Right...well there was actually 3 search warrants served on Arthur Leigh Allen, the only one in the case. You know, all the work I did didn't show up in the book that you read, it didn't show up in the movie. Because I'm not kidding, there were 2500 suspects and I those days you could get into (The Department of) Motor Vehicles with your requestor code and I would do 10 suspects, and I would be looking for people who were less than 230 pounds, less than 6 feet tall, it was just a winnowing process. I also went through insurance claims to find out people, to locate people that had accidents in the area. I had access to all that. So just getting it down to 10 people, and in my book the original draft there was 6 very hot suspects, I got it down to 3. Arthur Leigh Allen was literally the choice of my best friend Inspector Toschi, who's shown in the film, Sherwood Morell not so much. Ken Narlow thought it was a guy named "Rick". I'd say I know maybe 5 Vallejo detectives, including George Bawart who're absolutely convinced that it was him.

I mean you have to realize that they have found eyewitnesses. When they went into that (Allen's) basement, he (Zodiac) said, "In my basement I have bombs." Well he had live pipe bombs. He had every kind of weapon, clippings on the case. All the kinds of things you'd expect to find. Including a catalog that advertised a bomb disposal outfit that had a square black hood just like the type that The Zodiac wore.


If you take in to fact that Allen predicted that he was going to be The Zodiac Killer before there was one. That from two days before the murder and until his death he wore a Zodiac watch. And that's the only place (the ad for Zodiac watches) you find the symbol and the name "Zodiac" together. I found more eyewitnesses that said it was him. He said he was at the lake that day, and that he left an hour before the stabbings. And there were only 10 people at the lake on September 27th, 1969. So after a while, you've got to say to yourself, "I think that's the guy" from an intuitive basis. I looked at him in the eye and felt to myself, "I'm satisfied, I can stop. I can work on other things now. I can get my life back. I think it's this guy." Now it could be that we're all gonna be surprised, and you know what? That's why they make last chapters. As long as this case is alive and people are interested, and as long as they can find this guy, and put an end to this case...maybe we can't stop all the monsters out there now, but by God, we go this one. He's a symbol for all the rest. That's great. I'm not in the business of being right. I'm in the business of keeping alive what I think is a fascinating case and getting some justice for those young people.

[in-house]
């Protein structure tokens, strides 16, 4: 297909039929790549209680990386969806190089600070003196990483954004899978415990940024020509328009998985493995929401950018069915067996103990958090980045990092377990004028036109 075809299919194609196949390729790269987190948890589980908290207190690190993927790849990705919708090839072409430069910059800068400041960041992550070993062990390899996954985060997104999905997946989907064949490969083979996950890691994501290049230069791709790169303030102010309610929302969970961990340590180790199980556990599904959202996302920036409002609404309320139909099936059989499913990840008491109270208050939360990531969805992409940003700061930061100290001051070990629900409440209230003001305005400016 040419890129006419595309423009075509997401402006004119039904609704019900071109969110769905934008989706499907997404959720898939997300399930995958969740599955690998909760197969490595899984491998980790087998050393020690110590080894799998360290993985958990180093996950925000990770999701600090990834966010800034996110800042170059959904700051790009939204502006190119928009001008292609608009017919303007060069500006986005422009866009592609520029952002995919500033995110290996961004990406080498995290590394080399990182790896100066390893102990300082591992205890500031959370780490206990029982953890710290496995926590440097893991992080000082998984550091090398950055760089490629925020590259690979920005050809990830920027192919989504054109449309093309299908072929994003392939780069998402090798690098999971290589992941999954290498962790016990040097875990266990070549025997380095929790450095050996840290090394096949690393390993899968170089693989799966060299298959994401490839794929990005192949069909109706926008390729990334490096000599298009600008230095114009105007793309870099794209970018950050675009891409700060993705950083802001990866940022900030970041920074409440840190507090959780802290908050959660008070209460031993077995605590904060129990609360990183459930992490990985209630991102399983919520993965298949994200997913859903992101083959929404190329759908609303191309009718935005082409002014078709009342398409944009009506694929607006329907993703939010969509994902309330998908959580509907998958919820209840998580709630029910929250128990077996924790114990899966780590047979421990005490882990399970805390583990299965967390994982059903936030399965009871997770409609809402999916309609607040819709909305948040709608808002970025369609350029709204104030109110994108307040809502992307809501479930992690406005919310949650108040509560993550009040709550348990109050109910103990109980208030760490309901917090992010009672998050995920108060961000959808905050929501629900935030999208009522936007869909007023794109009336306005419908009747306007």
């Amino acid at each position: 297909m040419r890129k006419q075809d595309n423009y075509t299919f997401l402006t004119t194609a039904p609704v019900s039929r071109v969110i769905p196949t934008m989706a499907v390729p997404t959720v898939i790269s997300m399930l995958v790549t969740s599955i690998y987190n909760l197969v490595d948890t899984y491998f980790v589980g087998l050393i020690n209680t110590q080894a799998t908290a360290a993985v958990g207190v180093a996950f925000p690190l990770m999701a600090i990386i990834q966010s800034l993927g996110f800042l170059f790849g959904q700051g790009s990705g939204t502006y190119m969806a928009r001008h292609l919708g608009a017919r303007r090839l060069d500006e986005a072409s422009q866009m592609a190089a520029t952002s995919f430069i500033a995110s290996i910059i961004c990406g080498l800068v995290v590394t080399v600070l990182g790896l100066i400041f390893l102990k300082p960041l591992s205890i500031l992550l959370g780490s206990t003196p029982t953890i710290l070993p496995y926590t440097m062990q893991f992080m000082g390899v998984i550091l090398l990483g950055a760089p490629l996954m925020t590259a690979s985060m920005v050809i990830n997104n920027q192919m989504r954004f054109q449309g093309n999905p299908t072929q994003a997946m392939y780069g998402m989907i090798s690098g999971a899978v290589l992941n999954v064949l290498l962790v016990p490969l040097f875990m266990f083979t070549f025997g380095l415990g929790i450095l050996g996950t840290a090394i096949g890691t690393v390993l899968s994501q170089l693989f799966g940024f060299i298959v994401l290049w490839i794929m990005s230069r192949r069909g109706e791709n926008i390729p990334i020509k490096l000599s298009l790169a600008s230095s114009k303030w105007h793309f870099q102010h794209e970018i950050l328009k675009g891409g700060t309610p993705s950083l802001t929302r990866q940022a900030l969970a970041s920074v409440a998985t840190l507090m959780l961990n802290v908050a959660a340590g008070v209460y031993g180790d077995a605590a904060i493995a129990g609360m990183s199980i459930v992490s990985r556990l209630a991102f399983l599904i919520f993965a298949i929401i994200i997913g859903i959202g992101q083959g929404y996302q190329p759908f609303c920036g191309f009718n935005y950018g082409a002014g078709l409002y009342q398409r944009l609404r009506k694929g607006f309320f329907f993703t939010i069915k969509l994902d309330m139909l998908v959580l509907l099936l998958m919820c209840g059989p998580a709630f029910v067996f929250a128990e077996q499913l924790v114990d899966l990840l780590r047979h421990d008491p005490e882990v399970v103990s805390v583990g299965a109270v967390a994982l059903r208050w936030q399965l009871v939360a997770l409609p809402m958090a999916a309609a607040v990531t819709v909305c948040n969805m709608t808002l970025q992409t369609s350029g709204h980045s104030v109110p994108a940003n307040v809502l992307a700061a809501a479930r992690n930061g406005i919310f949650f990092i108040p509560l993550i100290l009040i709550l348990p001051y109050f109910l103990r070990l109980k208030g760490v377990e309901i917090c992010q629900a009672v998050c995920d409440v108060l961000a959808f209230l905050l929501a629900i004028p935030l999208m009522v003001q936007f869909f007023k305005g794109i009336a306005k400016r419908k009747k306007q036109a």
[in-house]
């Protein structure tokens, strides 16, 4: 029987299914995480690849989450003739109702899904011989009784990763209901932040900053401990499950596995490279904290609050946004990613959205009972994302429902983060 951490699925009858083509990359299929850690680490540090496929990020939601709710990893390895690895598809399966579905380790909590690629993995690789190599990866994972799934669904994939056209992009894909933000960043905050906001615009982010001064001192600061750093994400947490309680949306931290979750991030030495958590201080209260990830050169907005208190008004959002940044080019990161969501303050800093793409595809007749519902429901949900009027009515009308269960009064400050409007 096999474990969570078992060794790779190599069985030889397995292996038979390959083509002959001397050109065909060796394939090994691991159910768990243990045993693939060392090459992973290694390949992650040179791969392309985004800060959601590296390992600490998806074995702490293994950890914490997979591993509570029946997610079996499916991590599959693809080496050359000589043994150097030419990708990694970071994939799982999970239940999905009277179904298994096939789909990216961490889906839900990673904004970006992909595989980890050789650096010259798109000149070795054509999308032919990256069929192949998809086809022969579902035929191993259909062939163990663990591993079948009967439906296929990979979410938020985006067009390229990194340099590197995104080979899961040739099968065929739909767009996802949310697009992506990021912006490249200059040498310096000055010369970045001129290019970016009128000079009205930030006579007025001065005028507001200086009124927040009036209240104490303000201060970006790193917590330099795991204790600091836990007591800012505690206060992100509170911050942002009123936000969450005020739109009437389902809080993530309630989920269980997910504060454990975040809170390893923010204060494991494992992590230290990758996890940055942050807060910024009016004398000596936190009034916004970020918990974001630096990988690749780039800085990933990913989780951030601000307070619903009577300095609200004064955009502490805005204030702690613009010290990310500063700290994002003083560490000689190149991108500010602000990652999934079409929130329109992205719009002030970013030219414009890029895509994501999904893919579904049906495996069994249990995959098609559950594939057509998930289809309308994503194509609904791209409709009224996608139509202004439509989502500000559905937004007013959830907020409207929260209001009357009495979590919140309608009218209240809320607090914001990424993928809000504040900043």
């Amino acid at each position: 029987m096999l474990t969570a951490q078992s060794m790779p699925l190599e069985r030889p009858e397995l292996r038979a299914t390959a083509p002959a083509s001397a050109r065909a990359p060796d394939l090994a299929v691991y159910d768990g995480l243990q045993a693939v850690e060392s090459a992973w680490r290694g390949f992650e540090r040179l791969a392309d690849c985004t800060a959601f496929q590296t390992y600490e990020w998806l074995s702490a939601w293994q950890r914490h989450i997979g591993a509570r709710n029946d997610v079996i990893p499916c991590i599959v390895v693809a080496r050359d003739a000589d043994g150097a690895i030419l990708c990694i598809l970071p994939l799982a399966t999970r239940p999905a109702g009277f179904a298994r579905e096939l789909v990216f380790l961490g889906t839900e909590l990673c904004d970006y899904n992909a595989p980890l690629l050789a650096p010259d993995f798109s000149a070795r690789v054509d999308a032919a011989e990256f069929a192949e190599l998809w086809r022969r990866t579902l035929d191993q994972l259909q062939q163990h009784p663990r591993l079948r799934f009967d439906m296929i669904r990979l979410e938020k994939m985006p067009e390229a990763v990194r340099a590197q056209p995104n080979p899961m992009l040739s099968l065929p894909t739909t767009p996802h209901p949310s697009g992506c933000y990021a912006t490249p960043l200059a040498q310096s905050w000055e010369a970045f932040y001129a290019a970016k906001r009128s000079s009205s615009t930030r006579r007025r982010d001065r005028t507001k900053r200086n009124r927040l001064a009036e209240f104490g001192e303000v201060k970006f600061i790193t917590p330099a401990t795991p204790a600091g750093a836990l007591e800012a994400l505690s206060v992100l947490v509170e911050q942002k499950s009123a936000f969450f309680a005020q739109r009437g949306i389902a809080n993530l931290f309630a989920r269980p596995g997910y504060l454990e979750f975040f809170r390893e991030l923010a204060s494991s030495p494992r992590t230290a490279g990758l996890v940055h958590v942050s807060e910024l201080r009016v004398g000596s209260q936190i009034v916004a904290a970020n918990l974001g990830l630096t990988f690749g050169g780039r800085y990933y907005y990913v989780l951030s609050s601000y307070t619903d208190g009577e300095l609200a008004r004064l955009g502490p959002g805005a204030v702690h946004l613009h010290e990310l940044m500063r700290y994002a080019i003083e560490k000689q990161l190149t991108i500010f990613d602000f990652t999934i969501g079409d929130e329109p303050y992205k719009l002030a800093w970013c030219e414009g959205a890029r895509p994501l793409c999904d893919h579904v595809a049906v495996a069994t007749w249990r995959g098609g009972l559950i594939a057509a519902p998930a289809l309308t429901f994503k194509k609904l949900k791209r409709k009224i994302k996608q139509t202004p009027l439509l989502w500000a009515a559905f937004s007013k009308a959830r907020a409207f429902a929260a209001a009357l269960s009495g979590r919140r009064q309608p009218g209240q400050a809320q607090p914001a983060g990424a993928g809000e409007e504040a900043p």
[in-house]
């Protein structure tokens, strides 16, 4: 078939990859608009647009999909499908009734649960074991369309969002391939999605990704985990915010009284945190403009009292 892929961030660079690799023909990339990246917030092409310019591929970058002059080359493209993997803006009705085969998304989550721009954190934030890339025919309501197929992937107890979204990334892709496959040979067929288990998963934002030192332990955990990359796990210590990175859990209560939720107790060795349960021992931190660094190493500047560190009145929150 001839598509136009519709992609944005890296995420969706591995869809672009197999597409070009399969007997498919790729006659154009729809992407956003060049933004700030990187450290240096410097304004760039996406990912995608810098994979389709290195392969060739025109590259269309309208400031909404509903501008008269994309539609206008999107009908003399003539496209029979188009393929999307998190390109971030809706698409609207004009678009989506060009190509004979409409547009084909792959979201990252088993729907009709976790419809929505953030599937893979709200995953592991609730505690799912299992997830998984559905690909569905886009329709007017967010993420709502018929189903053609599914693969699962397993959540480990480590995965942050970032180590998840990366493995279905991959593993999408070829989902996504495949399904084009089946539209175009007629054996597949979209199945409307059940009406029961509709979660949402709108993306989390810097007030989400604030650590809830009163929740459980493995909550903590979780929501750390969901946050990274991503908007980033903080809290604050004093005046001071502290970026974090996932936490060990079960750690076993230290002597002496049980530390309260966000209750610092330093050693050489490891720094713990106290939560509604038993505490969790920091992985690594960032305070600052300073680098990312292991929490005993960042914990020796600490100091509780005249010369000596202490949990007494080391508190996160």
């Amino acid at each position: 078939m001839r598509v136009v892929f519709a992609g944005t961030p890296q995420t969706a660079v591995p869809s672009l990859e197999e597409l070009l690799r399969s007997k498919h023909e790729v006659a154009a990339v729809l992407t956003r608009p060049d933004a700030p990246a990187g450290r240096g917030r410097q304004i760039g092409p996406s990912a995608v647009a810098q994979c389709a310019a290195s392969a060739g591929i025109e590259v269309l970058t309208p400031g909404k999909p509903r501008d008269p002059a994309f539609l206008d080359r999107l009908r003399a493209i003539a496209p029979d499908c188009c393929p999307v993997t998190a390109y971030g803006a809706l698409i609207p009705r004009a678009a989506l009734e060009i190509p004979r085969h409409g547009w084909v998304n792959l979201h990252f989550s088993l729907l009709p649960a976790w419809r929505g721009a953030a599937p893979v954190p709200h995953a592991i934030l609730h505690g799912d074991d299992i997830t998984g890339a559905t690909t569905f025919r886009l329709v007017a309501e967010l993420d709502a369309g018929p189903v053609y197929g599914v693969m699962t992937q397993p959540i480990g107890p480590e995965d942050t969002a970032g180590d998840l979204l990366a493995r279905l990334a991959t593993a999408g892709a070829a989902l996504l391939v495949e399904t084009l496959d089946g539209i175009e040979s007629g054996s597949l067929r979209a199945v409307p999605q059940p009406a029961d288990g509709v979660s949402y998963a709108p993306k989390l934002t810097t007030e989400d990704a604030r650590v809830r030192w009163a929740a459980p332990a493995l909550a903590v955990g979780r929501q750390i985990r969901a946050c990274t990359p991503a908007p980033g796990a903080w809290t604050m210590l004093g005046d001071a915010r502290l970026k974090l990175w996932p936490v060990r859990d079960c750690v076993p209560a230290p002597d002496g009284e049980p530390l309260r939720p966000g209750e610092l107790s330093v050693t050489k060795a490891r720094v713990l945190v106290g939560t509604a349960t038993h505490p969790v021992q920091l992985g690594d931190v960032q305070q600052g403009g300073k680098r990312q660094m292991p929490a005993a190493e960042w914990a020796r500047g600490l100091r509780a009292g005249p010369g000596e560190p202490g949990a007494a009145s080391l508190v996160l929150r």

What do you think about these rumors that The Chronicle has a previously undiscovered Zodiac letter?

They tested it, and it's not. That would have been such a great find, though. That's exactly what you look for. The Vallejo Police Department has now submitted 3 letters that had been in the SFPD's hands that are now, as we speak this moment, in Sacramento being tested. They also think that it's Arthur Leigh Allen, but maybe it'll bring us something new. That's what you want, you want to build a fire under people. You want to get things happening.